Chu Teh-Chun's birthplace in Xiao County, Anhui Province, lies within the subtropical zone; it therefore enjoys a warm climate, where the brilliant whites of a fresh snowfall are rarely seen. Chu left Taiwan in 1955 to take up residence in France, and 10 years later, traveling to the east of France to take part in an art fair in 1965, his path took him past the Alps and Mont Blanc. Only then did he finally see the world covered in gleaming silver and white, and once he did, snowfall would inevitably became one of the most important subjects of his artistic career.
THE COLOUR WHITE, SNOW, AND LIGHT
Prior to 1965, Chu Teh-Chun rarely employed large areas of white in his paintings, most of which instead featured palettes of earth tones, sapphire blue, brilliant tangerine orange, and scarlet in combination with black brushstrokes (Fig. 1). His first climb to the heights of the European continent touched him deeply with its views of mountains covered in snow and mist, stretching into the distance, and he began to ponder how to introduce white into his canvases. In colour theory, white has no hue, but has shades of varying brightness; a colour's brightness or darkness depends on the amount of black it contains. Whites with other colours mixed in that change its tone are called 'tints.' Chu began using white by covering every inch of the canvas with white tints in broad brushstrokes, producing a kind of pastel texture with a warm and tranquil feel (Fig. 2). That approach gradually evolved as he later added whites within unevenly mixed brushstrokes, creating layered gradations of colour in the backgrounds of his paintings, while adding linear, directional strokes of a more fragmented character. A sense of flowing light seems to emerge from their contrasting dark and bright tones (Fig. 3).
Light was the primary focus of Chu Teh-Chun's explorations in the 1970s, and his use of white is intimately connected with his light sources and the rays of light that emerge from within his lines. The creamy whites that appear with such frequency during this period foreshadow the series of snow scenes that Chu would produce during the 80s and 90s (Fig. 4).
THE EVOLUTION OF CHU TEH-CHUN'S SNOW SCENES
During a trip to Geneva to hold an exhibition in 1985, Chu witnessed a snowfall in the Alps. Moved by its beauty, he began transforming the images of earlier snowstorms he still harbored after 20 years into an artistic language on canvas. Chu begins by setting out a supporting layer of white on the 'plane' of the canvas, which further evolves into 'points' and 'lines,' and thus begins what would become one of the summits of this artist's outstanding creative work. The artist's wife, Mrs. Dong Jingzhao, recalled that after his trip through the Alps, whenever Chu saw a new snowfall, he would still be seized with unquenchable excitement; this Mont?e Hivernale (Winter Surge) (Lot 26), from 1985, derives from the very source and fountainhead of his excitement.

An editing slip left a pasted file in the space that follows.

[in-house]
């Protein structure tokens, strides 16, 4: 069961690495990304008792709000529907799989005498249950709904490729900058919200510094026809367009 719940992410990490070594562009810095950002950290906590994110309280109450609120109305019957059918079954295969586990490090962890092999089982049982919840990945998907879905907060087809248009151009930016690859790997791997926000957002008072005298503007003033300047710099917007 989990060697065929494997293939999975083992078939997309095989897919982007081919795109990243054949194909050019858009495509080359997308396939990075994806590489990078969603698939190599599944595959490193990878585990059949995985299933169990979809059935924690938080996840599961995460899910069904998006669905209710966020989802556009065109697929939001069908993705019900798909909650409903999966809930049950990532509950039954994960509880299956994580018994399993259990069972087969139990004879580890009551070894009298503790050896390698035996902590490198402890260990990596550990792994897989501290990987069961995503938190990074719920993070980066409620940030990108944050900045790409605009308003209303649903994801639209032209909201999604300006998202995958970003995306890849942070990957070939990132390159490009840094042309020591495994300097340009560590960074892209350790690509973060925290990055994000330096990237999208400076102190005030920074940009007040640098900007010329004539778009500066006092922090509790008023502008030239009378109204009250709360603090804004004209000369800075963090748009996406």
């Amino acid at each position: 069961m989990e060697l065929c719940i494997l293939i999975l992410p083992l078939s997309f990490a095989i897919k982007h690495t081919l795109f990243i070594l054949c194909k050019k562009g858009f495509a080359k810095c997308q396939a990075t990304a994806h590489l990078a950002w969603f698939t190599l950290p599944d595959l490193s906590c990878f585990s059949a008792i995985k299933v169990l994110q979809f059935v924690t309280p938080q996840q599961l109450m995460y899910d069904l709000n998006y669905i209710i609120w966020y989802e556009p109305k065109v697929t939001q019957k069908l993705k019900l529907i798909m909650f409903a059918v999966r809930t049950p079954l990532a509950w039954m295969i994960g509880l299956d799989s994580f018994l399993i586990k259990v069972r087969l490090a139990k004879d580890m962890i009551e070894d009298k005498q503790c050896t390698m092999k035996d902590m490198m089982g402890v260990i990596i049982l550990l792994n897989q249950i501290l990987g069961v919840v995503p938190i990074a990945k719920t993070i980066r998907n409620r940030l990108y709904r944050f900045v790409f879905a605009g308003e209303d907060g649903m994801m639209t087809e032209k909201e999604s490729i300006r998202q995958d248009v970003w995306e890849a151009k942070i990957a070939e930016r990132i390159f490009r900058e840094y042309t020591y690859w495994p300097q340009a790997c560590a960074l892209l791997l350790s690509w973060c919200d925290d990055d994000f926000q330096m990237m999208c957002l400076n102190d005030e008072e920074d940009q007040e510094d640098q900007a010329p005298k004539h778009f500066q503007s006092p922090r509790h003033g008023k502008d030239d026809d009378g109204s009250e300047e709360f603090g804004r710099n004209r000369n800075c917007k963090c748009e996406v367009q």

Thin layers of oils, applied in vertical strokes above and in horizontals in the lower areas, surround more densely clustered blocks of colour, while the spreading effects of pigments, like inks spreading across Chinese xuan paper, convey the feel of hazy, refracted light. Amid this mix of dark and bright tones, and dense and open spaces, Chu's free, fluent brushstrokes of white sweep like a wind blowing through the painting, whooshing through flying flakes of snow. The scene suggests variously the withered, snow-covered branches of a chilly winter forest, or the winter's last fall of downy snow descending in misty layers. The spattered white flecks woven into the textures of the middle and upper parts of the painting join in a kind of 'dot composition,' with effects not unlike those seen in ink-wash works from the mature period of Wu Guanzhong (Fig. 5). Together, these two artists' compositions of lines and points, whether in black ink or white tints in oils, composed a new page in the history of 20th century abstract Chinese painting.
From the comparatively reserved spots of white in Mont?e Hivernale (Winter Surge), covering only a relatively small part of the canvas like bits of willow fluff floating in the wind, Chu's renowned series of snow scenes continued to develop during 1986 and early 1987. At that time, floating tai dian (or 'moss dots,' borrowing the name of an ink-wash painting technique) began to fill the canvas in strongly rhythmic depictions of thick, swirling snowfalls (Fig. 6); they evolved further in the webwork composition of La For?t Blanche II (The White Forest II), where 'moss dots' and brushstrokes in the 'wild cursive' calligraphy style meet, mix, and interweave. The silver-white snowflakes of a dense storm pour down like a waterfall, in a work of majestic power that stands at the summit of the entire series (Fig. 7). But the extraverted, urgent strength of such works seemed more tempered in the early 90s; in the last few canvases featuring snow images, the flakes of snow have lost some of their energy and pungency, and begin to merge with the background blocks of colour. Already they suggest an atmosphere more akin to the Chinese poem: "from afar you know they're blossoms, not snow, as the delicate scent wafts on the air." Beginning to take their place are larger blocks of deeper colour and fine, sharp brushstrokes, signaling the shift toward the brilliant profusion of colours and broad brushstrokes that would be the mainstay of Chu's late-period style (Fig. 8).